Friday, March 27, 2009

Selling my gold – how does it work?

Nowadays you’ll see promotions on the TV, in the newspaper and in magazines, advertising businesses that will buy your old gold. Everyone claims to pay the most, but how do you really know? There are several factors involved.

Gold is a commodity and has fluctuating prices based on the daily market. The past few years have seen incredible volatility in gold prices from day to day.

Remember when you are selling your old jewelry as scrap that it is only as valuable as the precious materials it contains. You will not receive any value for labor or the markup you originally paid when it was purchased.

The other confusing aspect is that most jewelry is made of 10k, 14k or 18k gold and none of those are pure gold. Each of these types or alloys of gold includes a certain standardized percentage of pure gold and the balance of the volume is made up with other metals. The other metals serve to make the gold a particular color or give it specific strength or malleability characteristics. For instance 14k gold, one of the most common alloys in use in the U.S., is 58.5% pure gold and the balance is made up of various metals such as copper, silver or nickel.

So when you bring your old gold jewelry into Spectrum Art & Jewelry to sell or trade in the following occurs:

I will sort through the pieces, looking for carat stamps indicating if it is 10k, 14k, or 18k. Federal regulations require that karat gold jewelry must have a karat stamp and a maker’s hallmark stamp to verify it is what it is being represented to be.

Sometimes I will be unable to locate a stamp on the piece. In that case, I use my best judgment (along with my experienced goldsmith’s) to estimate what I believe the item to be. Knowing the provenance of the piece is very helpful. Sometimes the stamp is worn off or was removed when a ring was sized. We can usually tell if something is gold plated or another metal all together.

Then I’ll weigh the different collections of 10k, 14k or 18k. We measure gold in Troy ounces. There are 20 pennyweights (or dwt) in a single Troy ounce.

As I mentioned before the different alloys contain different percentages of pure gold. I have formulas that help me estimate the amount of pure gold.

Most of the time we do not melt the gold down ourselves to make into new pieces. Only simple, solid pieces lend themselves to this practice. Pieces like elaborate cocktail rings or chains don’t melt well and the end result risks being unsatisfactory. We usually send the scrap gold to a professional refining company. Typically the same place we buy our gold supplies for making jewelry.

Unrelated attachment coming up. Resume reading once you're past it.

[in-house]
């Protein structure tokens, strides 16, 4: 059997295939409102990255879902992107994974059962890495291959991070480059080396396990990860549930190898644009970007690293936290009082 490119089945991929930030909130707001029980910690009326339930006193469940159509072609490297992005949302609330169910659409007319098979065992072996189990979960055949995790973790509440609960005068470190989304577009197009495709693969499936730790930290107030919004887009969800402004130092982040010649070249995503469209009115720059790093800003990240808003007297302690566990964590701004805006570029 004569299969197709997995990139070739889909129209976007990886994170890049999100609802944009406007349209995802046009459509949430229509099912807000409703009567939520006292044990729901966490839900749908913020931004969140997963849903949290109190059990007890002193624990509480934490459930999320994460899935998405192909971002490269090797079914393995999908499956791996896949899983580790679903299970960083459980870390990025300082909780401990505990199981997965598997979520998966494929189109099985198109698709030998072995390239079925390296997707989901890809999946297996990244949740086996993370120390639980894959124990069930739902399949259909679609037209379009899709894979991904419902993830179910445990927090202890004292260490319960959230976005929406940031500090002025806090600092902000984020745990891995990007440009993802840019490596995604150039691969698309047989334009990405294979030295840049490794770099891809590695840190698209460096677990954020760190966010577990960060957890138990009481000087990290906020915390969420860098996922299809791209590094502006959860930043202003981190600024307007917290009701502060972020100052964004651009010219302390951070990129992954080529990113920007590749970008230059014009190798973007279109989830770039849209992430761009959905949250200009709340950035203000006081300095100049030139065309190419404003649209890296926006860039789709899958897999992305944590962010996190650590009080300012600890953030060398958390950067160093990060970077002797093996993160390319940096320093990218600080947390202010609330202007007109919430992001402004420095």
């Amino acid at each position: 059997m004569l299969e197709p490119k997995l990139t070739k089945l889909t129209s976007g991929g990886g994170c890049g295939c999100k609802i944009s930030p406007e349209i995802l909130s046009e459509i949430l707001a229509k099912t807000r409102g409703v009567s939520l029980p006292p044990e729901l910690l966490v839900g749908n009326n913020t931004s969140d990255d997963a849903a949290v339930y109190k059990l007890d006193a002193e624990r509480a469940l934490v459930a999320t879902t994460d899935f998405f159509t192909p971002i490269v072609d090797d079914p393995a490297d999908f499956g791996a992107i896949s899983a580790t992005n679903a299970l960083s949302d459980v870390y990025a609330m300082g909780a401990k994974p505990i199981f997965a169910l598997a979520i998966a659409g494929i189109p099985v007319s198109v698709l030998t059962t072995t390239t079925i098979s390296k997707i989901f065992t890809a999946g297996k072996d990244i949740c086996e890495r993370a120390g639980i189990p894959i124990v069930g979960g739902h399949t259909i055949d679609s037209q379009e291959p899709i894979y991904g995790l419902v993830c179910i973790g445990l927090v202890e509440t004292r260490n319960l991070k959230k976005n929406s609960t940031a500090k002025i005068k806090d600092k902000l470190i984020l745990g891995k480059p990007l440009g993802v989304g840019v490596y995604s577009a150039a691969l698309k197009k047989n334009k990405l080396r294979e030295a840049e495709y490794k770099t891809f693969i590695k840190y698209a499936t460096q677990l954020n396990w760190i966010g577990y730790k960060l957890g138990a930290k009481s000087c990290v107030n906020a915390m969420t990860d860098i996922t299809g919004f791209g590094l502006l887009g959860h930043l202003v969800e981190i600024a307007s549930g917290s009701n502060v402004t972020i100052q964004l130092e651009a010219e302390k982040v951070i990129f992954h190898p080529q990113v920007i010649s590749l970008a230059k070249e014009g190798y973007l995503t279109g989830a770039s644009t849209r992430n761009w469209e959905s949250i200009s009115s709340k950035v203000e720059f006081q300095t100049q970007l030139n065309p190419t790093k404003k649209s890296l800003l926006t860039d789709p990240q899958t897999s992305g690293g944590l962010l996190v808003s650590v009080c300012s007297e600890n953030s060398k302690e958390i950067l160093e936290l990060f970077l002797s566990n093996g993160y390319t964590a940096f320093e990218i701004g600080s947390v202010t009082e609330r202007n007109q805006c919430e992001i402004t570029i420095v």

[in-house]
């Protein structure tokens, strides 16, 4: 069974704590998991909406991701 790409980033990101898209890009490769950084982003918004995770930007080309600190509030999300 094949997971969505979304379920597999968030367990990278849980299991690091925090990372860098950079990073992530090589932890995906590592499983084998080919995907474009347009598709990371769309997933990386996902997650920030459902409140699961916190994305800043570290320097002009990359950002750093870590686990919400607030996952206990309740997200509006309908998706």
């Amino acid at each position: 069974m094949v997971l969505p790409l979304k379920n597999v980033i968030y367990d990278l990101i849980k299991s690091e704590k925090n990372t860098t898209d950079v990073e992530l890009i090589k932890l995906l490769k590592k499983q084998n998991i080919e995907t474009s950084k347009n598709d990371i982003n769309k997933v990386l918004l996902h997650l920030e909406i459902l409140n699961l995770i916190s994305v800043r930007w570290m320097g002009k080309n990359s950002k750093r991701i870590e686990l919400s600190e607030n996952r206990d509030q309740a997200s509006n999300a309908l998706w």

The refining company melts the gold scrap and performs an “assay” to determine the percentage of pure gold. They charge a percentage for this service and a fee based on the amount we submit. Once they have estimated the gold content, they consult the market price on that day to determine what to pay. Then they deduct their percentage and fees and send the balance.

When I take in your gold scrap I am assuming certain risks. I will give you a price based on that day’s market value and my formulas and the fees I expect to pay the refiner. However, it is only worthwhile to submit the gold for refining when I have accumulated enough to offset the fees. So I wait and accumulate the scrap. Fluctuations in the market value can improve or dramatically decrease the money I receive in return.

So there you have it. This system applies to everyone who takes in scrap gold, no matter what they tell you. We are all subject to the same market variations. Most refiners offer a very similar percentage and fee schedule. It is just a matter of how much does any vendor give you from the money they expect to receive when they resell your gold. All of us perform this service in order to profit from it to some degree.

I find the best system for me is to encourage people to trade their old gold toward store credit or a new jewelry project. That way I can afford to offer a higher price for their old jewelry. The reason you don’t see me running big ads in the newspaper and attracting 100s of people to the gallery to sell their gold is that I don’t want to take the risks that come from a volume of gold trade. I prefer to keep each transaction personal and sort out the best possible way for someone to get the maximum value (be it money or acquiring something new and beautiful) from their old treasures.

The single most important consideration when selling your old gold is to deal with someone you know and trust and who will be there in the future.

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